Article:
You've said you want to move towards quality films. Is The Mechanic one of them?
I think it's a move in the right direction. It's a little more interesting to play this kind of a character than some of the other roles I've done, and now I'm getting to work with more experienced producers and more experienced directors. And of course actors of great quality like Ben Foster and Donald Sutherland. I think once you get a good screenplay, everything else about a film gets raised in some way. That's the driving force for me - to work with better people, doing better things, and having better scripts.
What makes you pick a film?
Gut instinct mostly. That and your intuition are the best things. You have to like the script and be involved with a director you think can steer the ship and keep it off the rocks. That's very important. I mean, Simon West [Con Air] comes with so much experience. I've worked with first-time directors and they seem cool but sometimes you go: "Am I doing the right thing? Does he know what he's doing?" I was so pleased Simon was going to do an action film and I was going to be in it. And as soon as they told me they were trying to cast Ben Foster opposite me, I thought, "This is a no brainer".
Were you a fan of Ben's work in 3:10 To Yuma and Alpha Dog?
Oh, yes. He's great. He's a real quality actor so for me to be able to work opposite someone like that and not some hairdresser cast off the street - which is what happened with Transporter 3 - well, it was fantastic.
Your role, Bishop, is very physical. How did you prepare?
I have a gym I go to that preps me. A ton of stuntmen work out there all the time so it's great to go there before I shoot a film. I try not to focus too much on dieting and losing weight unless it's really, really necessary.
What about the mental side?
I'm not a method actor! I just find an ability to be able to play the roles that I do. The physical stuff is easy, the other prep comes from rehearsals and communication with the director, and that all comes whenever you get to where you are filming.
I remember being with Guy years ago and I asked him, "Should I go and sign myself up for drama school?" I'd just done Lock, Stock on a whim and his words of advice were: "There's a fine line between intuition and technique and I think you will serve yourself much better by going on your intuition".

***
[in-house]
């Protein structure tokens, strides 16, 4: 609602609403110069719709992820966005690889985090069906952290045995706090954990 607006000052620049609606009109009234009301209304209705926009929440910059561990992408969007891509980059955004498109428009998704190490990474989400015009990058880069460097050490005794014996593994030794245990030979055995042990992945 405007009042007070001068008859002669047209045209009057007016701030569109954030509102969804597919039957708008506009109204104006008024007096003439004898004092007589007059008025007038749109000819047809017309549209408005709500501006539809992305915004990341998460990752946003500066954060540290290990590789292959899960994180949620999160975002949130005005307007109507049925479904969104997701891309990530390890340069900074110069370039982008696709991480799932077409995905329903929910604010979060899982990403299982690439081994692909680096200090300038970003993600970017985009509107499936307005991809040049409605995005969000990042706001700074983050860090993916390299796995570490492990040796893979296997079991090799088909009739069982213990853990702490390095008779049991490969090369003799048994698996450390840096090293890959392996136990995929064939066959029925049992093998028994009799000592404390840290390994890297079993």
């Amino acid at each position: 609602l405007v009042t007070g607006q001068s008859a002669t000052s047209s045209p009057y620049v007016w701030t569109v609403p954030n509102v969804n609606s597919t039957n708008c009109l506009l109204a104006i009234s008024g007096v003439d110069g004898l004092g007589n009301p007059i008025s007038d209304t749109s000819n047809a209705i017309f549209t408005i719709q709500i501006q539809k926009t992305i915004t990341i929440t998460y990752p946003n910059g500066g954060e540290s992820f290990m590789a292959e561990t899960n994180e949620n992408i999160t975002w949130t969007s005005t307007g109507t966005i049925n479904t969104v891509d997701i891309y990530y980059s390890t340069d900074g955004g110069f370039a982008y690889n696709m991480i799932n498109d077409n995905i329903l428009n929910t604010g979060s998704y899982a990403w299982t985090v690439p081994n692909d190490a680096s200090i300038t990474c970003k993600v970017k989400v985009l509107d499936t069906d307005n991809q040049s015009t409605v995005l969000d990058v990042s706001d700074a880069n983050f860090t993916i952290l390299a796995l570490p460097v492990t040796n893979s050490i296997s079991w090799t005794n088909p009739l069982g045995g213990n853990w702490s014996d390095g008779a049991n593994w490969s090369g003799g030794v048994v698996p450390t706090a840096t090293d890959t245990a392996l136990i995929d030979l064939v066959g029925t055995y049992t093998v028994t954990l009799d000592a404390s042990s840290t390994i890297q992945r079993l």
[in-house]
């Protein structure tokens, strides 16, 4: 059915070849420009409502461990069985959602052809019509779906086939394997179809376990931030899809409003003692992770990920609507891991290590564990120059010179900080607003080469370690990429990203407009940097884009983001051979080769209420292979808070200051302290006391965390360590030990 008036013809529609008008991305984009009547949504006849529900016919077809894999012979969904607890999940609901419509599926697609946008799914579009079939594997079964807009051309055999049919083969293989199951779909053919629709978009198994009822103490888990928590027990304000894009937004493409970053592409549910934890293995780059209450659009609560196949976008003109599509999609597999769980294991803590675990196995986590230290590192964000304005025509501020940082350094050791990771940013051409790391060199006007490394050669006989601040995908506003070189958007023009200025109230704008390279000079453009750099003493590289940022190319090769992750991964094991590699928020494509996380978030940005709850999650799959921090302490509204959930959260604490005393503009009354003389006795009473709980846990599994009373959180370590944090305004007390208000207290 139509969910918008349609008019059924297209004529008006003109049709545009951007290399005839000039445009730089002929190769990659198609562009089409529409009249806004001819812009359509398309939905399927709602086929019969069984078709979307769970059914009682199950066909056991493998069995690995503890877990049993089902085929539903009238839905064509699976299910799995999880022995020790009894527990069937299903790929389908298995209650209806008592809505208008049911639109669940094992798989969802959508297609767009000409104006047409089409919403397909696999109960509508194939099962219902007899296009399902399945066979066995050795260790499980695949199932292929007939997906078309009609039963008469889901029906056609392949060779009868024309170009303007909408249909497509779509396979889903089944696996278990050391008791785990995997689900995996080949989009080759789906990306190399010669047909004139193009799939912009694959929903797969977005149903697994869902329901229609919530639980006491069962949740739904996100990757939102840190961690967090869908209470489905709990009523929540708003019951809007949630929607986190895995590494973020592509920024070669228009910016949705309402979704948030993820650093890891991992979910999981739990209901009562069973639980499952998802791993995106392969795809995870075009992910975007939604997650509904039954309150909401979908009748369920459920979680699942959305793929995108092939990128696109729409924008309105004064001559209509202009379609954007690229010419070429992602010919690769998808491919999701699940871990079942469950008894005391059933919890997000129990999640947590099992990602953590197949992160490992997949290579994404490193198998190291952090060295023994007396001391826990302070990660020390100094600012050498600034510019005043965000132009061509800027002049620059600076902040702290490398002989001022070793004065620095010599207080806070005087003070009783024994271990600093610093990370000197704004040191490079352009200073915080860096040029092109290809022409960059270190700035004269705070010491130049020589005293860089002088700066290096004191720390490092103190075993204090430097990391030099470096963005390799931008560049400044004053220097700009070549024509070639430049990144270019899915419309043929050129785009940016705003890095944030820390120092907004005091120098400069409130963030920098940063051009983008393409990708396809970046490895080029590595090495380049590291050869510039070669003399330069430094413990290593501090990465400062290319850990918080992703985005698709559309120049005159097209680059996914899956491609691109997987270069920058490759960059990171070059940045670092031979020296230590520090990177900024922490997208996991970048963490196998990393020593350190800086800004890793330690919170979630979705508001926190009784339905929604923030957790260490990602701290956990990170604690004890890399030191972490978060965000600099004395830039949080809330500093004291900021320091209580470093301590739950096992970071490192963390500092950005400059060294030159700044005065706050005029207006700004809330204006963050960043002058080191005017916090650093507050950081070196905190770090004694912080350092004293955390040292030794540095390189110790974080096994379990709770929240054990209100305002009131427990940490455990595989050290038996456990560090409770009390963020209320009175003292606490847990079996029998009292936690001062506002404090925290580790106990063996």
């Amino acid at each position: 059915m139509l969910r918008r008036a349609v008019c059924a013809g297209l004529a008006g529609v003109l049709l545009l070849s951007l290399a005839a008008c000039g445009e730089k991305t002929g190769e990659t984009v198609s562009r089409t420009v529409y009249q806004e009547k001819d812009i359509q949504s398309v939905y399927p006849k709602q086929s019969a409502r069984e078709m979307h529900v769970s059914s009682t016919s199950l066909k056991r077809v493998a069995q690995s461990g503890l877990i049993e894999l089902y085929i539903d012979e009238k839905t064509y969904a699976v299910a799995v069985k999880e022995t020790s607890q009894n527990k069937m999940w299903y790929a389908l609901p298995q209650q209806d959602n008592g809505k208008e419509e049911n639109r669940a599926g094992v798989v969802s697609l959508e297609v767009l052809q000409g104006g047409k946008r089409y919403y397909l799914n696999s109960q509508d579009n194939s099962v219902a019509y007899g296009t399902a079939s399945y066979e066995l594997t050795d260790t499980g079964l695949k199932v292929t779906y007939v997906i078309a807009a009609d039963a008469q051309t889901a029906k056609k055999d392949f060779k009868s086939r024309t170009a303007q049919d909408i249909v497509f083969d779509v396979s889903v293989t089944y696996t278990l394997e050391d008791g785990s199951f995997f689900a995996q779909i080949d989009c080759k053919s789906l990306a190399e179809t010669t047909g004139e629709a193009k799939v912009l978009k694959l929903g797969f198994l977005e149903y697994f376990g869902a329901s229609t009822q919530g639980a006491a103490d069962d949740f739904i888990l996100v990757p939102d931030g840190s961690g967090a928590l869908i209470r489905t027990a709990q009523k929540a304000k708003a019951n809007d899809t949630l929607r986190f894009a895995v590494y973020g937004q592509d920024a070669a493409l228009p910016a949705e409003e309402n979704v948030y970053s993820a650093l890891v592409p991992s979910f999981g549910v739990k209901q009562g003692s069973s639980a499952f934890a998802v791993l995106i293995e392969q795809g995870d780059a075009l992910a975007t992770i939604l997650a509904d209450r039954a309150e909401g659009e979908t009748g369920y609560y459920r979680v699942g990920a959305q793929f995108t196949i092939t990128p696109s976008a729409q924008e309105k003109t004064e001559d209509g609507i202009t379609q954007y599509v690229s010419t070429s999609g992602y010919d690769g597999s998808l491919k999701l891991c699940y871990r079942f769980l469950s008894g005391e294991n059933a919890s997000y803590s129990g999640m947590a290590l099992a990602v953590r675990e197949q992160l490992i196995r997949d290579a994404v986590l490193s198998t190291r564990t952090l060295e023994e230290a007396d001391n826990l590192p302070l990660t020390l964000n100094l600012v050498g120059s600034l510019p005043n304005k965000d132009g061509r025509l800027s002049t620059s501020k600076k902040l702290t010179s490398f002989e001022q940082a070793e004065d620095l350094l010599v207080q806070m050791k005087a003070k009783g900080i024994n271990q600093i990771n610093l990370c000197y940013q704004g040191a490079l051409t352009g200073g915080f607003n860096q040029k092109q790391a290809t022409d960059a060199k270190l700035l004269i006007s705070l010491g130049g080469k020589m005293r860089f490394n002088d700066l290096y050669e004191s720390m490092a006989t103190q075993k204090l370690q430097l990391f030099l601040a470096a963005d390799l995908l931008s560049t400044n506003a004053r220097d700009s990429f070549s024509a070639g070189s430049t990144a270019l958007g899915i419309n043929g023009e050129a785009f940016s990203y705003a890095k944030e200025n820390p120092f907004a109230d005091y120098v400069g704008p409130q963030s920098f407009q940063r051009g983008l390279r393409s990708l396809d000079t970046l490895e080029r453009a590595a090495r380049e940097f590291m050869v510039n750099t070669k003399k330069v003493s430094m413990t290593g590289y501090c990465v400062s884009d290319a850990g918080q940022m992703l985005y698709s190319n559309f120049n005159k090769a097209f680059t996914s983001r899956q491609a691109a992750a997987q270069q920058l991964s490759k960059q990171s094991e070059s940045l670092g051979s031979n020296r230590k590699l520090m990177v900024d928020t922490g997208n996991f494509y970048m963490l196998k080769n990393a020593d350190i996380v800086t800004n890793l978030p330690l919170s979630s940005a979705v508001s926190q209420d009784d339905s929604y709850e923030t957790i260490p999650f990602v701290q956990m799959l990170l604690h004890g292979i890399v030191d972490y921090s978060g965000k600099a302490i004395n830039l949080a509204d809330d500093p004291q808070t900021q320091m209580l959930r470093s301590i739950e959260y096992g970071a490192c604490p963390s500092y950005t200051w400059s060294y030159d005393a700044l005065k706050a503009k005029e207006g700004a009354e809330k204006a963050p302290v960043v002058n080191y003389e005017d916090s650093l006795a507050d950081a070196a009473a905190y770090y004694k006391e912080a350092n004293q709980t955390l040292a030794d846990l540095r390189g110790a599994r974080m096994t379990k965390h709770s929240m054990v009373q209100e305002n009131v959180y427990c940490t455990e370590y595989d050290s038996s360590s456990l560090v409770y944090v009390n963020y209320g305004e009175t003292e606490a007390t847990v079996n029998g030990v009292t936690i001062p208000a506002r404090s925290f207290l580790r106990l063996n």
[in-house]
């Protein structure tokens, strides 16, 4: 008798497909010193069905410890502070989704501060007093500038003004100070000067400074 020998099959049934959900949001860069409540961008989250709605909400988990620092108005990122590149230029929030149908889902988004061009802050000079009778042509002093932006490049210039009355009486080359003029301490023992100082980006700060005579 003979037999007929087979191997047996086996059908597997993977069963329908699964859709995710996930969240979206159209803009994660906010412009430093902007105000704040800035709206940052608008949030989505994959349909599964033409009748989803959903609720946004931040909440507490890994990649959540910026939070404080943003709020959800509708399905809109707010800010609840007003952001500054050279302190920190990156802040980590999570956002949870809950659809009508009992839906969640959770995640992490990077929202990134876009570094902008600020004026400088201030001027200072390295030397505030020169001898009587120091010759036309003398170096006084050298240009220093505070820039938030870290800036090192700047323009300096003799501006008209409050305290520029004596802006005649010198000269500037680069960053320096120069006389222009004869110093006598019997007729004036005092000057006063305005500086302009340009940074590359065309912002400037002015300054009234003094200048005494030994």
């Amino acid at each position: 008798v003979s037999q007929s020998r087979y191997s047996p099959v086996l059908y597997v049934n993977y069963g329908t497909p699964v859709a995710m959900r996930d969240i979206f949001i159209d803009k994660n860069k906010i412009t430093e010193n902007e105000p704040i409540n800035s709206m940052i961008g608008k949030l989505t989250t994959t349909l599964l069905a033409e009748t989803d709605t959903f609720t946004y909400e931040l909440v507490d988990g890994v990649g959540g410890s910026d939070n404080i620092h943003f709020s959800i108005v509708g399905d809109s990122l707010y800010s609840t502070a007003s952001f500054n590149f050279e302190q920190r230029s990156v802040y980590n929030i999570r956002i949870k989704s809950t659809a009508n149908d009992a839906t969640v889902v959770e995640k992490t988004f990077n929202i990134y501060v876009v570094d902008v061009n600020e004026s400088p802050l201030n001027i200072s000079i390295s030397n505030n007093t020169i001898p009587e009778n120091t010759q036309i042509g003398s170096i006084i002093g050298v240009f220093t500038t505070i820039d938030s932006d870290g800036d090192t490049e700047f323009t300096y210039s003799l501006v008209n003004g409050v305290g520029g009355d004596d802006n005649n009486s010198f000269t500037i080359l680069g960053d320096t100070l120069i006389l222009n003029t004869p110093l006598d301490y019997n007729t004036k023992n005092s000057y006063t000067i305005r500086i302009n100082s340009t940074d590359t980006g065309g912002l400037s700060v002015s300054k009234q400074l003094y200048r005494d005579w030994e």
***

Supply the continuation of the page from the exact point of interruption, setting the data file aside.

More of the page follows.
This is a remake of the 1972 film The Mechanic which starred Charles Bronson. Were you a fan of his?
Of course - I've seen every film he made. That's why he's so great - you can watch those films time and time again. I've always been a fan of Bronson's.
Did you have any reservations about tackling a character he had already made his own?
Comparisons are always going to be made, and it's not the first remake I've done. I did The Italian Job years ago, and again, that was a great, classic movie that some people think should never be touched but it ended up being a decent job. And it's the same with this. A lot of people won't remember the original, or won't have seen it. So I don't think we are too bothered about it being a remake.
You've been working as an actor for 13 years now. How do you think you've developed?
I think I know what I'm doing now. Just. You get to know what you're doing and there's no substitute for the experience. The more experience you have, the more you know what will work for you and what won't. A lot of the elements aren't in your control but when it all comes together, and in a good way, that's the best. There are certain things I've done which make me bow my head with embarrassment. But there are others I'm really proud of. It's just about reducing the percentage of ones you're not proud of. I mean, I've just worked opposite Robert De Niro and Clive Owen in a film called The Killer Elite so that's definitely another step in the right direction.
Was it intimidating working with Robert De Niro?
Very intimidating, as you can imagine. You don't want to make a fool of yourself in front of that man.
Luc Besson produced all three of the Transporter films. Do you feel he's responsible for some of your success?
He's one of the key figures for me. He was basically the first person who gave me the lead in a movie. He's a very significant man and had a huge effect on my career.
Who else has had a significant impact on you?
Guy Ritchie, of course. I remember being with Guy years ago and I asked him, "should I go and sign myself up for drama school?" I'd just done Lock, Stock on a whim and his words of advice were: "There's a fine line between intuition and technique and I think you will serve yourself much better by going on your intuition". Those words of advice have stuck with me.
Any news on The Expendables 2?
Yes, I have heard about a sequel, and I'll be the first to say 'yes' to a phone call from Sly [Stallone]. As soon as the movie started to do really well, he said, "You know, it would be great to do this again". And if there's anyone that can do a good sequel, it's Sly. He's done a fair amount. We had a good time and it's definitely something I'd like to repeat.
Do you see primarily action films in the cinema or other sorts too?
I like all kinds of films. I don't have any particular favourites. I enjoy myself. I go to the cinema and watch all different kinds of films. Recently I've seen The Fighter and The King's Speech and I thought they were both terrific.
Did The King's Speech make you man cry?
I do get teary, you know. I was welling up in The King's Speech but we watched that with a lot of people and I was trying to stay tough. But it's so powerful.
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